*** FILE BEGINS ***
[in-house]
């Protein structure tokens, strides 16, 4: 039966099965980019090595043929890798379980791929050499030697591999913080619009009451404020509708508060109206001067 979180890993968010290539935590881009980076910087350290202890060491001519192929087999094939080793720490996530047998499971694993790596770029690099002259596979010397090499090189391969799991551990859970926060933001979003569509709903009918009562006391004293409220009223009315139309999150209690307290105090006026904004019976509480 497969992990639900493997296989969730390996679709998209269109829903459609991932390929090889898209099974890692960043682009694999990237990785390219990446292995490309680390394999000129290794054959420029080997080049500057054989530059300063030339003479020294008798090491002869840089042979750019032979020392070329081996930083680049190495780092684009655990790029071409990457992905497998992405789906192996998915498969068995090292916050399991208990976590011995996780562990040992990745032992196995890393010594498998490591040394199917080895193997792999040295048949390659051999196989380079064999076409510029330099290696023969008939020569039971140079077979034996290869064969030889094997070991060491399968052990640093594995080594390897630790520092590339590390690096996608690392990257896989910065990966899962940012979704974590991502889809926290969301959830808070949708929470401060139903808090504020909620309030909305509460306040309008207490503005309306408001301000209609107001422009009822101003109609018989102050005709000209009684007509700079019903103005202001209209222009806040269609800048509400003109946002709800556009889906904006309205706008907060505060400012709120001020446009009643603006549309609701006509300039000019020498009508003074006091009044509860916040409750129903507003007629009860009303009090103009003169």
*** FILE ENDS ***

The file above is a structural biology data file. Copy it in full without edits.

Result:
[in-house]
């Protein structure tokens, strides 16, 4: 039966099965980019090595043929890798379980791929050499030697591999913080619009009451404020509708508060109206001067 979180890993968010290539935590881009980076910087350290202890060491001519192929087999094939080793720490996530047998499971694993790596770029690099002259596979010397090499090189391969799991551990859970926060933001979003569509709903009918009562006391004293409220009223009315139309999150209690307290105090006026904004019976509480 497969992990639900493997296989969730390996679709998209269109829903459609991932390929090889898209099974890692960043682009694999990237990785390219990446292995490309680390394999000129290794054959420029080997080049500057054989530059300063030339003479020294008798090491002869840089042979750019032979020392070329081996930083680049190495780092684009655990790029071409990457992905497998992405789906192996998915498969068995090292916050399991208990976590011995996780562990040992990745032992196995890393010594498998490591040394199917080895193997792999040295048949390659051999196989380079064999076409510029330099290696023969008939020569039971140079077979034996290869064969030889094997070991060491399968052990640093594995080594390897630790520092590339590390690096996608690392990257896989910065990966899962940012979704974590991502889809926290969301959830808070949708929470401060139903808090504020909620309030909305509460306040309008207490503005309306408001301000209609107001422009009822101003109609018989102050005709000209009684007509700079019903103005202001209209222009806040269609800048509400003109946002709800556009889906904006309205706008907060505060400012709120001020446009009643603006549309609701006509300039000019020498009508003074006091009044509860916040409750129903507003007629009860009303009090103009003169």